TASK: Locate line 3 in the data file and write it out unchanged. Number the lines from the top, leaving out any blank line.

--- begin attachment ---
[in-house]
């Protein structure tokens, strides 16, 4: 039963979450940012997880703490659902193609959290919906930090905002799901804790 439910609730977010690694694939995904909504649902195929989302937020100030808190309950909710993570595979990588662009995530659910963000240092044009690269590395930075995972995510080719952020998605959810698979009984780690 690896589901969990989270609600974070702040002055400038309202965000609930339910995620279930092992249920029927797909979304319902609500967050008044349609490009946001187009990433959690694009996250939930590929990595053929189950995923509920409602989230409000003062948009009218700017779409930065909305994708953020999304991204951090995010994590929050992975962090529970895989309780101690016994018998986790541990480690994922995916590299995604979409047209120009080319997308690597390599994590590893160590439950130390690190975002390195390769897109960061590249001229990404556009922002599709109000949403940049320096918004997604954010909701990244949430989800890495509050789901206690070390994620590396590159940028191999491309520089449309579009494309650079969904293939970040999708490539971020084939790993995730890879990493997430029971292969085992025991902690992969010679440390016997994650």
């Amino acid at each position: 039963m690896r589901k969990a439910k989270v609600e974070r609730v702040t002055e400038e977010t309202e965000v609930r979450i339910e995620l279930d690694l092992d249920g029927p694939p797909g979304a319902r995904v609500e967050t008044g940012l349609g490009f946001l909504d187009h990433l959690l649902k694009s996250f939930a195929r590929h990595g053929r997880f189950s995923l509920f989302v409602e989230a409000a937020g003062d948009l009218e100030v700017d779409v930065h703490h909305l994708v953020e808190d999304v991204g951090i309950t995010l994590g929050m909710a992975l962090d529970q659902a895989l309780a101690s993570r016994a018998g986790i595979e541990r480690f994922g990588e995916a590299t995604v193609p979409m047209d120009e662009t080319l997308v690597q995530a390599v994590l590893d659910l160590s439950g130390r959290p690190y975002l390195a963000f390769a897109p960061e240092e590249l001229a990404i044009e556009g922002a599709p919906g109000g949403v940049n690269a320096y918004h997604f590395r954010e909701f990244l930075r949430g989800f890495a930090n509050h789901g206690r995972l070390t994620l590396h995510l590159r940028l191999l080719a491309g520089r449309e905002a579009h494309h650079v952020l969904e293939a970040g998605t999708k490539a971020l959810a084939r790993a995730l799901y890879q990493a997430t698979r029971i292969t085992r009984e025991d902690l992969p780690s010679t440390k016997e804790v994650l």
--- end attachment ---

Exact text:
């Amino acid at each position: 039963m690896r589901k969990a439910k989270v609600e974070r609730v702040t002055e400038e977010t309202e965000v609930r979450i339910e995620l279930d690694l092992d249920g029927p694939p797909g979304a319902r995904v609500e967050t008044g940012l349609g490009f946001l909504d187009h990433l959690l649902k694009s996250f939930a195929r590929h990595g053929r997880f189950s995923l509920f989302v409602e989230a409000a937020g003062d948009l009218e100030v700017d779409v930065h703490h909305l994708v953020e808190d999304v991204g951090i309950t995010l994590g929050m909710a992975l962090d529970q659902a895989l309780a101690s993570r016994a018998g986790i595979e541990r480690f994922g990588e995916a590299t995604v193609p979409m047209d120009e662009t080319l997308v690597q995530a390599v994590l590893d659910l160590s439950g130390r959290p690190y975002l390195a963000f390769a897109p960061e240092e590249l001229a990404i044009e556009g922002a599709p919906g109000g949403v940049n690269a320096y918004h997604f590395r954010e909701f990244l930075r949430g989800f890495a930090n509050h789901g206690r995972l070390t994620l590396h995510l590159r940028l191999l080719a491309g520089r449309e905002a579009h494309h650079v952020l969904e293939a970040g998605t999708k490539a971020l959810a084939r790993a995730l799901y890879q990493a997430t698979r029971i292969t085992r009984e025991d902690l992969p780690s010679t440390k016997e804790v994650l």